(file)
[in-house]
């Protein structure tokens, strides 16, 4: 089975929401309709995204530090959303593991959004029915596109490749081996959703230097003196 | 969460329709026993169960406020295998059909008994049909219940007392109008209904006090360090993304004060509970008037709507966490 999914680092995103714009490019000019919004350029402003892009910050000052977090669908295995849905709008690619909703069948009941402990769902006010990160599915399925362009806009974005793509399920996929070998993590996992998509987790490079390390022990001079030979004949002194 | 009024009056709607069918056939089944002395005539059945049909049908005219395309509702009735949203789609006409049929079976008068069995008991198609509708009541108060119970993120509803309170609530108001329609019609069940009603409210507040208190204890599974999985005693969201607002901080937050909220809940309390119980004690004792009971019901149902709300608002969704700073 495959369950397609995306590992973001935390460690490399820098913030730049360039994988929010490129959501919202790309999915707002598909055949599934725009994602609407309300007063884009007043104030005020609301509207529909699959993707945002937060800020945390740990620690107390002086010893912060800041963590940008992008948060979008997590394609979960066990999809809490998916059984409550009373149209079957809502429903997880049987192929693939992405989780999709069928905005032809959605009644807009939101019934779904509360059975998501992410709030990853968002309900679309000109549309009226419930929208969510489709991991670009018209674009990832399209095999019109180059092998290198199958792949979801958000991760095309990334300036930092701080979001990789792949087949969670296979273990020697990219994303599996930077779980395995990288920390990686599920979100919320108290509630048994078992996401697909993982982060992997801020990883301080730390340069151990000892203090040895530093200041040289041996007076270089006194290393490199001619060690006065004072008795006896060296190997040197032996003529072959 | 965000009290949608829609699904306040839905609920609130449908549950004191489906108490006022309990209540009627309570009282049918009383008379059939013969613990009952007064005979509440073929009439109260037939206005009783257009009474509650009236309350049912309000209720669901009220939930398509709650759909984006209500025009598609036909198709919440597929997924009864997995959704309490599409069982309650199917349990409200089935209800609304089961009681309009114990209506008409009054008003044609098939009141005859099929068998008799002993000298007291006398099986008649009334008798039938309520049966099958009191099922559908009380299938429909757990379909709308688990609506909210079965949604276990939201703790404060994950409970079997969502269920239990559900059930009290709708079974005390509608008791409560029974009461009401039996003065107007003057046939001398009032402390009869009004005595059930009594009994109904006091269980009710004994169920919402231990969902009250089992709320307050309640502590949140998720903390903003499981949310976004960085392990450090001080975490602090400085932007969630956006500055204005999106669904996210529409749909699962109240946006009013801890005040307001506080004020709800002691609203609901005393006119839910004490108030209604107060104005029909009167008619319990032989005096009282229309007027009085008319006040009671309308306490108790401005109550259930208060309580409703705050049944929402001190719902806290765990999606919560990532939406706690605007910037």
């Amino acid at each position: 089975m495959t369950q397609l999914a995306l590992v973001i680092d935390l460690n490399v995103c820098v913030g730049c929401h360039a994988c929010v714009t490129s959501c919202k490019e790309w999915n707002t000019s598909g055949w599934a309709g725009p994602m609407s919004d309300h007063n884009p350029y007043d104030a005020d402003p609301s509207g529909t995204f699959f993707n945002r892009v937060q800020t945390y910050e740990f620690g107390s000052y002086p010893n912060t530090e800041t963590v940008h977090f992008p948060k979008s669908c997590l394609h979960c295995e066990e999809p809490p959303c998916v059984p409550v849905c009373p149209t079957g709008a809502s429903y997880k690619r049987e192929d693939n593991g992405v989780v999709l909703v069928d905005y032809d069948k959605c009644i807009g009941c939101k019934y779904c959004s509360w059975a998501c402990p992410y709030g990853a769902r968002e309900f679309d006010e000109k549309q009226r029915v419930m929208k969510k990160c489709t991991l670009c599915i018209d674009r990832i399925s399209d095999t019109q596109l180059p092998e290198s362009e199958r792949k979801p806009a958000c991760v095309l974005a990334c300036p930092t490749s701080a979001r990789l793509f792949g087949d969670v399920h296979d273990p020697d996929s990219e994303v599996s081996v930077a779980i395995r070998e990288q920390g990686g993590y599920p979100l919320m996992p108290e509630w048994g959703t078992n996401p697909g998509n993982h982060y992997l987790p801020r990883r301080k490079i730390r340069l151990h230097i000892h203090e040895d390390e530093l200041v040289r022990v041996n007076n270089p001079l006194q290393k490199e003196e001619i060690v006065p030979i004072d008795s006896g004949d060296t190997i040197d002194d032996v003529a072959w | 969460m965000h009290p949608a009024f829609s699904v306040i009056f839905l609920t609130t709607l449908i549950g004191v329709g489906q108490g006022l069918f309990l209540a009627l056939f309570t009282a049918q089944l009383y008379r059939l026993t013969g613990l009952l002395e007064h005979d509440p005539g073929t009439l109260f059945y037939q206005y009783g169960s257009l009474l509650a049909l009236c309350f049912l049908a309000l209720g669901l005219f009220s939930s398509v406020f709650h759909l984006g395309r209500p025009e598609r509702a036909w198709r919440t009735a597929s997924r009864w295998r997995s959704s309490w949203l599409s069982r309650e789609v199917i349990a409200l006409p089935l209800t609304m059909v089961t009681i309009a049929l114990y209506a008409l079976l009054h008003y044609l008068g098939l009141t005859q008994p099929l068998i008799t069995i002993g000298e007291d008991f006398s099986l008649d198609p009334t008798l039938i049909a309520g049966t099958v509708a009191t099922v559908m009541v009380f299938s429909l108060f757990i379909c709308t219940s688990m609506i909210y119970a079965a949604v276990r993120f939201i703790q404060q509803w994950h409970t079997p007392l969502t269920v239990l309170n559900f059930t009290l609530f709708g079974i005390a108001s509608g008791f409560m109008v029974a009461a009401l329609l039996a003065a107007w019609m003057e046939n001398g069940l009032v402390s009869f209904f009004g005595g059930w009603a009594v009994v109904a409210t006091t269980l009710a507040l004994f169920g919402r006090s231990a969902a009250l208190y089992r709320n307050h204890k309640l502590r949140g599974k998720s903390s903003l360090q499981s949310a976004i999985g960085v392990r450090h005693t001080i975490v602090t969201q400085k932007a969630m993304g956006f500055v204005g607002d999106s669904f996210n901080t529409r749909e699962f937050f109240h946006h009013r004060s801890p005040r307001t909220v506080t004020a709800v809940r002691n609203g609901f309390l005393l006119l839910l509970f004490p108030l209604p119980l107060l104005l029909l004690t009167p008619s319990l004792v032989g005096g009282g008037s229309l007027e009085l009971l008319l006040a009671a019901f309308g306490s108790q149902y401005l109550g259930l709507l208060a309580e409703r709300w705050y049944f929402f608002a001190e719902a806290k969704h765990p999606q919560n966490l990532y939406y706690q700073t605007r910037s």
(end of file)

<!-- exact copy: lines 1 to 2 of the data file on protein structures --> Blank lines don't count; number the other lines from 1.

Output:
[in-house]
């Protein structure tokens, strides 16, 4: 089975929401309709995204530090959303593991959004029915596109490749081996959703230097003196 | 969460329709026993169960406020295998059909008994049909219940007392109008209904006090360090993304004060509970008037709507966490 999914680092995103714009490019000019919004350029402003892009910050000052977090669908295995849905709008690619909703069948009941402990769902006010990160599915399925362009806009974005793509399920996929070998993590996992998509987790490079390390022990001079030979004949002194 | 009024009056709607069918056939089944002395005539059945049909049908005219395309509702009735949203789609006409049929079976008068069995008991198609509708009541108060119970993120509803309170609530108001329609019609069940009603409210507040208190204890599974999985005693969201607002901080937050909220809940309390119980004690004792009971019901149902709300608002969704700073 495959369950397609995306590992973001935390460690490399820098913030730049360039994988929010490129959501919202790309999915707002598909055949599934725009994602609407309300007063884009007043104030005020609301509207529909699959993707945002937060800020945390740990620690107390002086010893912060800041963590940008992008948060979008997590394609979960066990999809809490998916059984409550009373149209079957809502429903997880049987192929693939992405989780999709069928905005032809959605009644807009939101019934779904509360059975998501992410709030990853968002309900679309000109549309009226419930929208969510489709991991670009018209674009990832399209095999019109180059092998290198199958792949979801958000991760095309990334300036930092701080979001990789792949087949969670296979273990020697990219994303599996930077779980395995990288920390990686599920979100919320108290509630048994078992996401697909993982982060992997801020990883301080730390340069151990000892203090040895530093200041040289041996007076270089006194290393490199001619060690006065004072008795006896060296190997040197032996003529072959 | 965000009290949608829609699904306040839905609920609130449908549950004191489906108490006022309990209540009627309570009282049918009383008379059939013969613990009952007064005979509440073929009439109260037939206005009783257009009474509650009236309350049912309000209720669901009220939930398509709650759909984006209500025009598609036909198709919440597929997924009864997995959704309490599409069982309650199917349990409200089935209800609304089961009681309009114990209506008409009054008003044609098939009141005859099929068998008799002993000298007291006398099986008649009334008798039938309520049966099958009191099922559908009380299938429909757990379909709308688990609506909210079965949604276990939201703790404060994950409970079997969502269920239990559900059930009290709708079974005390509608008791409560029974009461009401039996003065107007003057046939001398009032402390009869009004005595059930009594009994109904006091269980009710004994169920919402231990969902009250089992709320307050309640502590949140998720903390903003499981949310976004960085392990450090001080975490602090400085932007969630956006500055204005999106669904996210529409749909699962109240946006009013801890005040307001506080004020709800002691609203609901005393006119839910004490108030209604107060104005029909009167008619319990032989005096009282229309007027009085008319006040009671309308306490108790401005109550259930208060309580409703705050049944929402001190719902806290765990999606919560990532939406706690605007910037």